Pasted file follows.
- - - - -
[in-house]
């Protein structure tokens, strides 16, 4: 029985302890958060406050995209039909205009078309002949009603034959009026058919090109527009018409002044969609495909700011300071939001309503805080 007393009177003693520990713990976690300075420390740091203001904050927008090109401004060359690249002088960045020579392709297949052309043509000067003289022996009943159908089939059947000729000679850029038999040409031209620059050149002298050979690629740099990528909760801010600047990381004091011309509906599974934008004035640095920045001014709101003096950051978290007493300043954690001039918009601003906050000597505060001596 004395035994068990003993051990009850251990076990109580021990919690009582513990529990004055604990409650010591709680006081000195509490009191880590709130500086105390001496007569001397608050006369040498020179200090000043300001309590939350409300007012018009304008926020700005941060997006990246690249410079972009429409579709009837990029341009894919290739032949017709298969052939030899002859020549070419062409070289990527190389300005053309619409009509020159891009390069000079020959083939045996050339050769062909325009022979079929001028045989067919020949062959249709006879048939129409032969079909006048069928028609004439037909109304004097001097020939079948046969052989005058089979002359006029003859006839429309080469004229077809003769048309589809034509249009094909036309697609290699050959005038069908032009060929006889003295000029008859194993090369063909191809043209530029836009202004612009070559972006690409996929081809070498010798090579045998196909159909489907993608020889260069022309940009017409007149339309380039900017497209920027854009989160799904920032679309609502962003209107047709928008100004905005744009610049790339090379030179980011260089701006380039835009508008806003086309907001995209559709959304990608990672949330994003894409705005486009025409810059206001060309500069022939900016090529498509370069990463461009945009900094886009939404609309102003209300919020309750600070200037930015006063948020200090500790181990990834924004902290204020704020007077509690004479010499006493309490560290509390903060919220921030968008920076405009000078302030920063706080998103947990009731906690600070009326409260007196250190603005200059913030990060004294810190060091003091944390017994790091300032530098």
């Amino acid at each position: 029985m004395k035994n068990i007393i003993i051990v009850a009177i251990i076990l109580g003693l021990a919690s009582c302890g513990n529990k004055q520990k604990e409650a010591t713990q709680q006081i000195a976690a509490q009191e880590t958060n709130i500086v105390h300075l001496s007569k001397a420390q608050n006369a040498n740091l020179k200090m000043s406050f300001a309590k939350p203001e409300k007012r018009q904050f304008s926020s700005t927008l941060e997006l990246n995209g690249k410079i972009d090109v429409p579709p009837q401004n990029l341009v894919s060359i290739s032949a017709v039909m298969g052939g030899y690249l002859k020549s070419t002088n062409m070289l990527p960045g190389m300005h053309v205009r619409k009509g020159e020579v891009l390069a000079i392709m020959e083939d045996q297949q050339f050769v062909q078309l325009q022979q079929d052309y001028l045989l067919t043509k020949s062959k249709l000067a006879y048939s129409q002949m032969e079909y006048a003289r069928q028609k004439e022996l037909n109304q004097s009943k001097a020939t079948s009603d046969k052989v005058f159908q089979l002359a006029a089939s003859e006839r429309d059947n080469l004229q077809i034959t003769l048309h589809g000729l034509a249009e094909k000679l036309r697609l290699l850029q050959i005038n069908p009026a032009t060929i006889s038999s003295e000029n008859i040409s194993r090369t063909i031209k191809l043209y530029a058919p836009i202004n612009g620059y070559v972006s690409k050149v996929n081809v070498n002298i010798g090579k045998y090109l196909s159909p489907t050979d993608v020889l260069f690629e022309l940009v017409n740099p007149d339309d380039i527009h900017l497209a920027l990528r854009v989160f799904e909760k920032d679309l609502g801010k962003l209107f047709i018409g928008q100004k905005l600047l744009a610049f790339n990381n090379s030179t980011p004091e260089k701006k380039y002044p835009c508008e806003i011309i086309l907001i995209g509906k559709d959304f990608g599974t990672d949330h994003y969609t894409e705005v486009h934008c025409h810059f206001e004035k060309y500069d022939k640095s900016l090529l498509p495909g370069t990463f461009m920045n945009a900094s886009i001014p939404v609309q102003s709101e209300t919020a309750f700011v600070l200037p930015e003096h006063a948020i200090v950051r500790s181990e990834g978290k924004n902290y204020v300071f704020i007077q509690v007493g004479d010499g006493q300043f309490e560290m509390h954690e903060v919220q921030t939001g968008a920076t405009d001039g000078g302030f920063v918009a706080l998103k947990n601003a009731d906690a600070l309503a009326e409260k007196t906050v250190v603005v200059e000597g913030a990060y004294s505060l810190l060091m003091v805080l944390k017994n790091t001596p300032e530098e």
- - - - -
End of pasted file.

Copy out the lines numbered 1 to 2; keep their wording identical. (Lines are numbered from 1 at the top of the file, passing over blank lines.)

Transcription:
[in-house]
């Protein structure tokens, strides 16, 4: 029985302890958060406050995209039909205009078309002949009603034959009026058919090109527009018409002044969609495909700011300071939001309503805080 007393009177003693520990713990976690300075420390740091203001904050927008090109401004060359690249002088960045020579392709297949052309043509000067003289022996009943159908089939059947000729000679850029038999040409031209620059050149002298050979690629740099990528909760801010600047990381004091011309509906599974934008004035640095920045001014709101003096950051978290007493300043954690001039918009601003906050000597505060001596 004395035994068990003993051990009850251990076990109580021990919690009582513990529990004055604990409650010591709680006081000195509490009191880590709130500086105390001496007569001397608050006369040498020179200090000043300001309590939350409300007012018009304008926020700005941060997006990246690249410079972009429409579709009837990029341009894919290739032949017709298969052939030899002859020549070419062409070289990527190389300005053309619409009509020159891009390069000079020959083939045996050339050769062909325009022979079929001028045989067919020949062959249709006879048939129409032969079909006048069928028609004439037909109304004097001097020939079948046969052989005058089979002359006029003859006839429309080469004229077809003769048309589809034509249009094909036309697609290699050959005038069908032009060929006889003295000029008859194993090369063909191809043209530029836009202004612009070559972006690409996929081809070498010798090579045998196909159909489907993608020889260069022309940009017409007149339309380039900017497209920027854009989160799904920032679309609502962003209107047709928008100004905005744009610049790339090379030179980011260089701006380039835009508008806003086309907001995209559709959304990608990672949330994003894409705005486009025409810059206001060309500069022939900016090529498509370069990463461009945009900094886009939404609309102003209300919020309750600070200037930015006063948020200090500790181990990834924004902290204020704020007077509690004479010499006493309490560290509390903060919220921030968008920076405009000078302030920063706080998103947990009731906690600070009326409260007196250190603005200059913030990060004294810190060091003091944390017994790091300032530098």